Electron-Beam Fabricated Optical Components and their Applications for Remote Sensing, Astronomy, Metrology, and Biology

Dan Wilson, Principal Engineer, Instrument Electronics and Sensors Section, Jet Propulsion Laboratory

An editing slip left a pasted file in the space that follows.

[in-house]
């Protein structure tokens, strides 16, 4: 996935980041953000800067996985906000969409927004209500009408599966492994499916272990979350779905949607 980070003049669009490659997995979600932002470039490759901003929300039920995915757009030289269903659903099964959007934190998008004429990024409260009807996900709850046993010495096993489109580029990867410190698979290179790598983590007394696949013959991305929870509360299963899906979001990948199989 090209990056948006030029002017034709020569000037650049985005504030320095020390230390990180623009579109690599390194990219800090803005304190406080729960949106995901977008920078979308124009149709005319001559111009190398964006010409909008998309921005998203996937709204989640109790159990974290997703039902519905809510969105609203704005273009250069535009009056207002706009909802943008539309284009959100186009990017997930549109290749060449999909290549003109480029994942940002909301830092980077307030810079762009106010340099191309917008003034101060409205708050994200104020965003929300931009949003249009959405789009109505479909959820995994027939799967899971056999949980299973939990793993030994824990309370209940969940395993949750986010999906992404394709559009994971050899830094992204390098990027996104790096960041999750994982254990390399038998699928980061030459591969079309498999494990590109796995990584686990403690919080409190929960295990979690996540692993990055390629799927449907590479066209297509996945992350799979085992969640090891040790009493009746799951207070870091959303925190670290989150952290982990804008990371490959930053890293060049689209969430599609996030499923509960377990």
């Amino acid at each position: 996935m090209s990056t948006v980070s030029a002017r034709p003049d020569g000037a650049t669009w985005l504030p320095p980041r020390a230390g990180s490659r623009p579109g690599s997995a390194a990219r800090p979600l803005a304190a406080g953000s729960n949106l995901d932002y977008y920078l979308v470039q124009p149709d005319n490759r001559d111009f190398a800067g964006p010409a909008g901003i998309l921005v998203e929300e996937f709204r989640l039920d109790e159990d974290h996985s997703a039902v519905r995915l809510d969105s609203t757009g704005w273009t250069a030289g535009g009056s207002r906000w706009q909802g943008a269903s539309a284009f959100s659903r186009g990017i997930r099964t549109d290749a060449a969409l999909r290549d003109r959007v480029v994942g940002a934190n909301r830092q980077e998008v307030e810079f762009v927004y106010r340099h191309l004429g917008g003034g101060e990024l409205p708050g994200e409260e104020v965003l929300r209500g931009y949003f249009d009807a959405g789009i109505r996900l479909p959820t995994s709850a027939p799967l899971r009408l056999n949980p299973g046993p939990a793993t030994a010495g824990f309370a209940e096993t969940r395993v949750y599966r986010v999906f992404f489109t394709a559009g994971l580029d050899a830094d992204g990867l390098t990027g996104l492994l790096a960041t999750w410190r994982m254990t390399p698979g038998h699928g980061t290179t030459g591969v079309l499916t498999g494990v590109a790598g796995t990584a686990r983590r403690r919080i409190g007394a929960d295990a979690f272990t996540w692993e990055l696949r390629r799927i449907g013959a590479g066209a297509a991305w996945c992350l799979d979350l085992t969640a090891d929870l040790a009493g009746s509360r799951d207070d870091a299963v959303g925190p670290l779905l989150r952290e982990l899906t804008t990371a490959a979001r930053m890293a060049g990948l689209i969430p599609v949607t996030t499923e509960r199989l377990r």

Since the early 1990s, researchers in JPL's Microdevices Laboratory have been developing electron-beam lithography techniques for fabricating unique optical components. By combining careful calibration techniques with the precision of the electron-beam tool, three-dimensional surfaces can be created with accuracies down to tens of nanometers. This allows us to fabricate high-performance diffractive optics such as shaped-groove gratings and computer-generated holograms that are designed using optical wavefront engineering algorithms. A number of these components have matured to meet space flight hardware requirements, such as the convex gratings used in the Compact Reconnaissance Imaging Spectrometer for Mars (flying aboard Mars Reconnaissance Orbiter) and Moon Mineralogy Mapper (flying aboard Chandrayaan-1). This talk will provide an overview of our fabrication techniques and design methods, as well as examples of components that are used for a variety of applications.

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